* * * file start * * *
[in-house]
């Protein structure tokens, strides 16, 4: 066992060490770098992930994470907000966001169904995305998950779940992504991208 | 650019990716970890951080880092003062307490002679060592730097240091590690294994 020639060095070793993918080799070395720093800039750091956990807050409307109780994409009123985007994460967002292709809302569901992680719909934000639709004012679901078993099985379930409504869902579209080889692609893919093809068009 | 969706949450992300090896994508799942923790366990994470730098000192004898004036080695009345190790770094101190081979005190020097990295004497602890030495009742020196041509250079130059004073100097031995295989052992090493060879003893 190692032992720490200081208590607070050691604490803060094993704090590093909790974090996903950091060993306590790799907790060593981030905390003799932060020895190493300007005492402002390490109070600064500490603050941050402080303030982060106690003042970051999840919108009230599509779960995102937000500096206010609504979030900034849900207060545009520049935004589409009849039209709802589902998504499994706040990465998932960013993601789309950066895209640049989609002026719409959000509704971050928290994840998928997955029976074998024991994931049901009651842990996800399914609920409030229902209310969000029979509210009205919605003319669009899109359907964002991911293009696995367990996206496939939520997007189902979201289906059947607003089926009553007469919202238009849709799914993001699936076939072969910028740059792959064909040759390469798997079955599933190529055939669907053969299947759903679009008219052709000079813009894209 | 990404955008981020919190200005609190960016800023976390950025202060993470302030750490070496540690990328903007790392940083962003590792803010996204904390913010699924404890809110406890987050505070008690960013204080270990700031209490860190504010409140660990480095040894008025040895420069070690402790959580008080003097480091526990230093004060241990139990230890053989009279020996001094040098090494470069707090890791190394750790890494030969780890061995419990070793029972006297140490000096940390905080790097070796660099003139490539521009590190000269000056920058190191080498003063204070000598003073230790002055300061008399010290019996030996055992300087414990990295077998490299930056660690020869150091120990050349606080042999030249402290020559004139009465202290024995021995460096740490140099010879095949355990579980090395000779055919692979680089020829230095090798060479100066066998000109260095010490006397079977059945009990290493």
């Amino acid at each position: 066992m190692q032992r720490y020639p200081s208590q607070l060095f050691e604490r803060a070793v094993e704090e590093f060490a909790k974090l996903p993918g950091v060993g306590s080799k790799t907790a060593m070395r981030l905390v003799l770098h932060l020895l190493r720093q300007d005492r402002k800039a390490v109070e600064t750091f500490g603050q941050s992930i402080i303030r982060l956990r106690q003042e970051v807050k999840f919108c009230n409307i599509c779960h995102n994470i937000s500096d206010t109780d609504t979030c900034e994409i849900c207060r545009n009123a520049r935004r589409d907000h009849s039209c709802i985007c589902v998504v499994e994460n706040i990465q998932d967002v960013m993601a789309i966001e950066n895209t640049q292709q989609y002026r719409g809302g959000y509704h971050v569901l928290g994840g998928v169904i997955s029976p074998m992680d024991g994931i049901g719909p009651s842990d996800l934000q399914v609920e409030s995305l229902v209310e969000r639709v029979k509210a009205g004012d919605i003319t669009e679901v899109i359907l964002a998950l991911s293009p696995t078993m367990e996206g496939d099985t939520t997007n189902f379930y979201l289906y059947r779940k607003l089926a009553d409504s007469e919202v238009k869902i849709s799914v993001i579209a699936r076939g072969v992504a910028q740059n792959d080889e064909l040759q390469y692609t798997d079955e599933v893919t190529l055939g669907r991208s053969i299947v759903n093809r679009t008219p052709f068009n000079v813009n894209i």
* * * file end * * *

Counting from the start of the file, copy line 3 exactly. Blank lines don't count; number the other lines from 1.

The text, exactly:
């Amino acid at each position: 066992m190692q032992r720490y020639p200081s208590q607070l060095f050691e604490r803060a070793v094993e704090e590093f060490a909790k974090l996903p993918g950091v060993g306590s080799k790799t907790a060593m070395r981030l905390v003799l770098h932060l020895l190493r720093q300007d005492r402002k800039a390490v109070e600064t750091f500490g603050q941050s992930i402080i303030r982060l956990r106690q003042e970051v807050k999840f919108c009230n409307i599509c779960h995102n994470i937000s500096d206010t109780d609504t979030c900034e994409i849900c207060r545009n009123a520049r935004r589409d907000h009849s039209c709802i985007c589902v998504v499994e994460n706040i990465q998932d967002v960013m993601a789309i966001e950066n895209t640049q292709q989609y002026r719409g809302g959000y509704h971050v569901l928290g994840g998928v169904i997955s029976p074998m992680d024991g994931i049901g719909p009651s842990d996800l934000q399914v609920e409030s995305l229902v209310e969000r639709v029979k509210a009205g004012d919605i003319t669009e679901v899109i359907l964002a998950l991911s293009p696995t078993m367990e996206g496939d099985t939520t997007n189902f379930y979201l289906y059947r779940k607003l089926a009553d409504s007469e919202v238009k869902i849709s799914v993001i579209a699936r076939g072969v992504a910028q740059n792959d080889e064909l040759q390469y692609t798997d079955e599933v893919t190529l055939g669907r991208s053969i299947v759903n093809r679009t008219p052709f068009n000079v813009n894209i």